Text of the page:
This past week I had the pleasure to interview Robin Stone who was in Michigan to promote her late husbandâ€™s book, â€œMy Times in Black and Whiteâ€. Stoneâ€™s husband was the managing editor of the New York Times when in 2003 everything he knew fell apart when Jayson Blair, a Times writer, was caught plagiarizing and fabricating news stories. In the subsequentÂ fallout Boyd resigned under pressure along with Times executive editor Howell Raines.
Boyd, in his tenure at the Times, had worked on 10 Pulitzers, but according to Stone none of this mattered and someone had to take the fall. Boyd was working on his book and according to Stone thinking about getting back in the business when he died of lung cancer. She was left to make sure the book and Boydâ€™s memoir of hisÂ life in journalism made it into print.
Boyd writes candidlyÂ about how journalism consumed his life after he began as a copy boy for the St. Louis Dispatch some 40 years ago. She said there was a mixed blessing in his dismissal: he was able to spend more time with his family, especially his son Zachary, before his death in 2006 at age 56.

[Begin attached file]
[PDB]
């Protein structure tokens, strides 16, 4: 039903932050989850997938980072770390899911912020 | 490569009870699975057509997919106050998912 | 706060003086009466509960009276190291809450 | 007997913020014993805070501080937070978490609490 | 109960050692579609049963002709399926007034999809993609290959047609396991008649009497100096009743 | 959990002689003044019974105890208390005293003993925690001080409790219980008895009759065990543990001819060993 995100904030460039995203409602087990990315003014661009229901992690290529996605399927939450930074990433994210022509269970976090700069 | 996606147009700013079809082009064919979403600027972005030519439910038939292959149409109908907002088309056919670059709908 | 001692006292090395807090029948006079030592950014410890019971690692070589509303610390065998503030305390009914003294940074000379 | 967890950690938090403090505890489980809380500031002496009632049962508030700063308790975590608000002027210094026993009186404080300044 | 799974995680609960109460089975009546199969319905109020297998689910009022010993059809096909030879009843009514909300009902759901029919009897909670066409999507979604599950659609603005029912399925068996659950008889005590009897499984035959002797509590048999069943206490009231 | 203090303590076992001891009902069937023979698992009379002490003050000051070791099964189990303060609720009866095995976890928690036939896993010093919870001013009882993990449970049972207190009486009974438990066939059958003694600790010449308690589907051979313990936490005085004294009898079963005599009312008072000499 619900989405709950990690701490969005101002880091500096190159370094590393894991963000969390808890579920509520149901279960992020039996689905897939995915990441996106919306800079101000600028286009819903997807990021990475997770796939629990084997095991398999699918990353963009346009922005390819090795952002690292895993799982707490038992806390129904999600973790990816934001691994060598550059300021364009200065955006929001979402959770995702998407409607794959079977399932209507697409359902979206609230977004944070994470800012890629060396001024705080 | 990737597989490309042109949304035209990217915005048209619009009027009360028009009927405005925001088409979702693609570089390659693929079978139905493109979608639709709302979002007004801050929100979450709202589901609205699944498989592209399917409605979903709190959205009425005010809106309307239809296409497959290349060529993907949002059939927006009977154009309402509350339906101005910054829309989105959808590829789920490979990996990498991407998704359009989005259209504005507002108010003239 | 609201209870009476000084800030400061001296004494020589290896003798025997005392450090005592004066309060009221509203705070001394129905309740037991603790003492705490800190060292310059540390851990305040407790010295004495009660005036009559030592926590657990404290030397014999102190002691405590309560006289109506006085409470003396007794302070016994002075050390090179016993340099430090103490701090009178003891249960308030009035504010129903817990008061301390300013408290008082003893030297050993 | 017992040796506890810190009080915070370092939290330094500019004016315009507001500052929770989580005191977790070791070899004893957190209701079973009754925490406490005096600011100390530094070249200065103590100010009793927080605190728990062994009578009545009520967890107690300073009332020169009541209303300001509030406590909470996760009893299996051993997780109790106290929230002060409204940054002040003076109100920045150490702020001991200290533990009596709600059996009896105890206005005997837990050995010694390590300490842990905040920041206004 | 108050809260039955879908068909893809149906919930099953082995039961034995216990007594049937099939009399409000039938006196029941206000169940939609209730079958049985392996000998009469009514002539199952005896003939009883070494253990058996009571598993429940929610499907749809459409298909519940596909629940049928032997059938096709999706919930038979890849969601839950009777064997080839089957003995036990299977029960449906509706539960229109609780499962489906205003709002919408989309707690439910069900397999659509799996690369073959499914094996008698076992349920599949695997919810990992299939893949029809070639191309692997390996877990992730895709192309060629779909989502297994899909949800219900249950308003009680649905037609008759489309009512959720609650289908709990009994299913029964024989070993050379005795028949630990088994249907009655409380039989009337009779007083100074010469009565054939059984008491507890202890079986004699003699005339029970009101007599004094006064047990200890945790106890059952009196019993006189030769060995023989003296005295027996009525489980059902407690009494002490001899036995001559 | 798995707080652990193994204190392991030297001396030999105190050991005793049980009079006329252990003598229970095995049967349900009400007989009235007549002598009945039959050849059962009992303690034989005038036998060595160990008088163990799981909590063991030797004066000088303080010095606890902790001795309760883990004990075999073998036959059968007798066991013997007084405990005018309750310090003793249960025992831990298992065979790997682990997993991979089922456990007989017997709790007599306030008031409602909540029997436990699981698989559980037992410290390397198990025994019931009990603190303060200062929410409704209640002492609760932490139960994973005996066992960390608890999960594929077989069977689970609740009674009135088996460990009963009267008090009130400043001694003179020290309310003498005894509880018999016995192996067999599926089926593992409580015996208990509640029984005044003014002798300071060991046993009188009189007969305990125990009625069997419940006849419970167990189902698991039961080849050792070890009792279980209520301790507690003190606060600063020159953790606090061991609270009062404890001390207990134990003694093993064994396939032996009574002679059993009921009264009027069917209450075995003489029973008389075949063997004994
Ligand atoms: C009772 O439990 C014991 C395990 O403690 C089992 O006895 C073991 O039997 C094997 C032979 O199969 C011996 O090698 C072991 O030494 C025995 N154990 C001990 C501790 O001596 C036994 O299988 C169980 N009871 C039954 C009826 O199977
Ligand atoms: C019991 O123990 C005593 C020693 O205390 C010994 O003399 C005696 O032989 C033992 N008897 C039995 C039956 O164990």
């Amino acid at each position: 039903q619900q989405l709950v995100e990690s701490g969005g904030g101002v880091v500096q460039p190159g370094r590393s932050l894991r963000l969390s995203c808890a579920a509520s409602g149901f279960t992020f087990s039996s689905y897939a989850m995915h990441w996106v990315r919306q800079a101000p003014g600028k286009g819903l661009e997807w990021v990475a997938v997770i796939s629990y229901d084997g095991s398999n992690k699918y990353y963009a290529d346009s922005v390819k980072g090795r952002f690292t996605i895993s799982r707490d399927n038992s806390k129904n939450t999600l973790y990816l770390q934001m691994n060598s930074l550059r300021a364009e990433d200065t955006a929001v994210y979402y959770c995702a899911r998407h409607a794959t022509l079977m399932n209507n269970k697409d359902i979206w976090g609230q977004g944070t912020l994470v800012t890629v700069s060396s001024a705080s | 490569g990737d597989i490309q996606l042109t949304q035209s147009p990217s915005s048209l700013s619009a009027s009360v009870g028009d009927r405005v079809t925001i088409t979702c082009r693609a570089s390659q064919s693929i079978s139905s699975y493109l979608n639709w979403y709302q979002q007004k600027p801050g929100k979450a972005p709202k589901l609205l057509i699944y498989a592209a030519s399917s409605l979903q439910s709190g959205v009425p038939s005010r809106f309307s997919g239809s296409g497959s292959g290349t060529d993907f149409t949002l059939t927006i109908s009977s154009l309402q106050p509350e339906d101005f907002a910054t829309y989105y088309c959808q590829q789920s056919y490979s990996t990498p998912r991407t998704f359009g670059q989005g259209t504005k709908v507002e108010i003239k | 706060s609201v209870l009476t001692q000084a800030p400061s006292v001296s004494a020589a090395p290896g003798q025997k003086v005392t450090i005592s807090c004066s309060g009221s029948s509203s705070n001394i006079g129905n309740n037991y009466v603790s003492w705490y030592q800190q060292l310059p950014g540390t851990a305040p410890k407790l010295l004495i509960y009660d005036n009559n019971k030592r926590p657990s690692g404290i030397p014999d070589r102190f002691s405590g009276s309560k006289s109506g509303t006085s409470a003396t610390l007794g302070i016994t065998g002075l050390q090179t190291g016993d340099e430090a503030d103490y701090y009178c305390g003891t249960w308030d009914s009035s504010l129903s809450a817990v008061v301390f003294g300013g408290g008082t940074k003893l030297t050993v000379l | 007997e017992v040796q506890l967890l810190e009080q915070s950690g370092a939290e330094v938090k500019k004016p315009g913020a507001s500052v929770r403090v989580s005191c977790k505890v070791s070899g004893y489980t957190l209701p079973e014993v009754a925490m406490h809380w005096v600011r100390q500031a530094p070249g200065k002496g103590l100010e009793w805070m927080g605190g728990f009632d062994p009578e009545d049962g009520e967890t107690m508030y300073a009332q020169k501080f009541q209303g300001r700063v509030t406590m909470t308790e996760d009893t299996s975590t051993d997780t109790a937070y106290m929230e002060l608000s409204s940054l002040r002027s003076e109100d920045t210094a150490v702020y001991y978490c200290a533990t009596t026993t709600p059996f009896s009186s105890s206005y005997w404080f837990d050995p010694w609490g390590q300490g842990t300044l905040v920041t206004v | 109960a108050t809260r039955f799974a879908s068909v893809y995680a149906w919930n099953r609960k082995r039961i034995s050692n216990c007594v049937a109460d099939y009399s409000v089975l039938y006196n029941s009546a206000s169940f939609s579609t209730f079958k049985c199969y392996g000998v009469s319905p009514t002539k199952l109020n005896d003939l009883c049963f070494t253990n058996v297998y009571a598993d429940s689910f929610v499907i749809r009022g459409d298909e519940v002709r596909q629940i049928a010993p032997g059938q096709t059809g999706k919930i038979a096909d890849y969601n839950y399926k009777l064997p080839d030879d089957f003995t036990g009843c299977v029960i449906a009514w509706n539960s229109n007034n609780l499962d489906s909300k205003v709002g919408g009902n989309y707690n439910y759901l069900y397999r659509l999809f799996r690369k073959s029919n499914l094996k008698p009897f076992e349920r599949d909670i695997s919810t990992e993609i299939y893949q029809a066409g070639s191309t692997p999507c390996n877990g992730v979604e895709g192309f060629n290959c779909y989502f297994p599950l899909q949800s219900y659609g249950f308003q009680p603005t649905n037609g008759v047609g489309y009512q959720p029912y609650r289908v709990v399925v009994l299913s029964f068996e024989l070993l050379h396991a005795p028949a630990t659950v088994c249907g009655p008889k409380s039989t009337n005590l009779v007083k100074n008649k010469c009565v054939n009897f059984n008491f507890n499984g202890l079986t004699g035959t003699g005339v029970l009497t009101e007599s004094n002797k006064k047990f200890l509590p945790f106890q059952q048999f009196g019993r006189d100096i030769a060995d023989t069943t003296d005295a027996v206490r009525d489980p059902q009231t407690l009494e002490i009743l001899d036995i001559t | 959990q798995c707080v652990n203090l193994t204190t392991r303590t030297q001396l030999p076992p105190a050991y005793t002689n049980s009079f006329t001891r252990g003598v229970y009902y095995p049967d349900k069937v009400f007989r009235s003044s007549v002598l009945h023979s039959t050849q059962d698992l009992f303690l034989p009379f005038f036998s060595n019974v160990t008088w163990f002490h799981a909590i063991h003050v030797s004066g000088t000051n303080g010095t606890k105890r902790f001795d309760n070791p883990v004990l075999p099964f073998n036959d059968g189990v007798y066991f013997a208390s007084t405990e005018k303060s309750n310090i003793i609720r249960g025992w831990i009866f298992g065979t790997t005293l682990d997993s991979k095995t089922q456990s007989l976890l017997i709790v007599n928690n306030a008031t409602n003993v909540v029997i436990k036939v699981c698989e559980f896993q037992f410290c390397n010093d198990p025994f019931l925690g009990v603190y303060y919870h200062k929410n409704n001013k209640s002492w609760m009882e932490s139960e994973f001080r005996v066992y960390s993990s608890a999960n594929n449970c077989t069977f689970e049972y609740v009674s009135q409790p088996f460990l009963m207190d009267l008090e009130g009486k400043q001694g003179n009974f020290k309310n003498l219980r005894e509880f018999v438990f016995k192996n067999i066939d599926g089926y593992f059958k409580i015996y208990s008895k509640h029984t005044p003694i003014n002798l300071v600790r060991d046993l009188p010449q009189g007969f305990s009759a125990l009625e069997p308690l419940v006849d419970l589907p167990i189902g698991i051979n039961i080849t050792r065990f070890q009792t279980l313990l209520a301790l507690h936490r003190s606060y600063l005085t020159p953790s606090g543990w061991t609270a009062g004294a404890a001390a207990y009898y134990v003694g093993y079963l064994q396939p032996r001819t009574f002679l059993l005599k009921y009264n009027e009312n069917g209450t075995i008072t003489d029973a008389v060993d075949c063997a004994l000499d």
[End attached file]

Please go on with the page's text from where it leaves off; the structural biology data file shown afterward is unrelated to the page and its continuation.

His book isÂ an insiderâ€™s look into a profession that has struggled withÂ racial diversity which Boyd championedÂ for himself and others.He writes about how in his lifetime he was theÂ â€firstâ€ and was compared to baseball great Jackie Robinson who broke the color barrier in baseball.
Itâ€™s easy to see how Blair and Boyd were tied together; they were both black and they shared smoking so they were often seen together. But Boyd and Stone make itÂ clear that he (Boyd) was not friends or a mentor for Blair.
Stone saidÂ it was unfortunate that this assumption was made. She attributes this to lazyÂ journalism. As a result of the dismissals and the â€œBlairÂ Affairâ€ the New York Times instituted the public editor to serve as a watchdog for plagiarism.Â
Just this past month, history repeated itself when a Times staffer resigned following pretty conclusive evidence that he had plagiarized numerous times. But this time out only the serial plagiarizer had the door shown to him. Stoneâ€™s appearance at MSU was part of the School of Journalismâ€™s Centennial Celebration. To read a complete interview with Stone in the Lansing City Pulse click here.